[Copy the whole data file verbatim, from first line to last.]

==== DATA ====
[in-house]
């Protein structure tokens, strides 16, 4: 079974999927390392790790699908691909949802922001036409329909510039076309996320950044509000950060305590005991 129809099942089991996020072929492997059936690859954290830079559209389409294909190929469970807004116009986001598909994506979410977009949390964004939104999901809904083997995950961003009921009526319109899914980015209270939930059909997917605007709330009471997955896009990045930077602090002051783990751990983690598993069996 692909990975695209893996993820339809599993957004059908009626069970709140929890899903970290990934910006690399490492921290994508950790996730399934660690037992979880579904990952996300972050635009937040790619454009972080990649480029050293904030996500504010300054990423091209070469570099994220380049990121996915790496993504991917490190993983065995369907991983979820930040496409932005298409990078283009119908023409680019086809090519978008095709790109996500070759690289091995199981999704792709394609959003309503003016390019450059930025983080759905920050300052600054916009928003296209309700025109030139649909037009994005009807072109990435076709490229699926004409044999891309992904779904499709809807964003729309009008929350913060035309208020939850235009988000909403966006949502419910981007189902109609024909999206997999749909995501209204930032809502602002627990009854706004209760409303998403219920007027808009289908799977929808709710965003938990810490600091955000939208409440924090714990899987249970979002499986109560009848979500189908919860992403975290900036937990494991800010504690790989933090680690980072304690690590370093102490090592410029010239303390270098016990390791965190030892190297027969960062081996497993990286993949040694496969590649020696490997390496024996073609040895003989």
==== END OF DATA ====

[in-house]
């Protein structure tokens, strides 16, 4: 079974999927390392790790699908691909949802922001036409329909510039076309996320950044509000950060305590005991 129809099942089991996020072929492997059936690859954290830079559209389409294909190929469970807004116009986001598909994506979410977009949390964004939104999901809904083997995950961003009921009526319109899914980015209270939930059909997917605007709330009471997955896009990045930077602090002051783990751990983690598993069996 692909990975695209893996993820339809599993957004059908009626069970709140929890899903970290990934910006690399490492921290994508950790996730399934660690037992979880579904990952996300972050635009937040790619454009972080990649480029050293904030996500504010300054990423091209070469570099994220380049990121996915790496993504991917490190993983065995369907991983979820930040496409932005298409990078283009119908023409680019086809090519978008095709790109996500070759690289091995199981999704792709394609959003309503003016390019450059930025983080759905920050300052600054916009928003296209309700025109030139649909037009994005009807072109990435076709490229699926004409044999891309992904779904499709809807964003729309009008929350913060035309208020939850235009988000909403966006949502419910981007189902109609024909999206997999749909995501209204930032809502602002627990009854706004209760409303998403219920007027808009289908799977929808709710965003938990810490600091955000939208409440924090714990899987249970979002499986109560009848979500189908919860992403975290900036937990494991800010504690790989933090680690980072304690690590370093102490090592410029010239303390270098016990390791965190030892190297027969960062081996497993990286993949040694496969590649020696490997390496024996073609040895003989």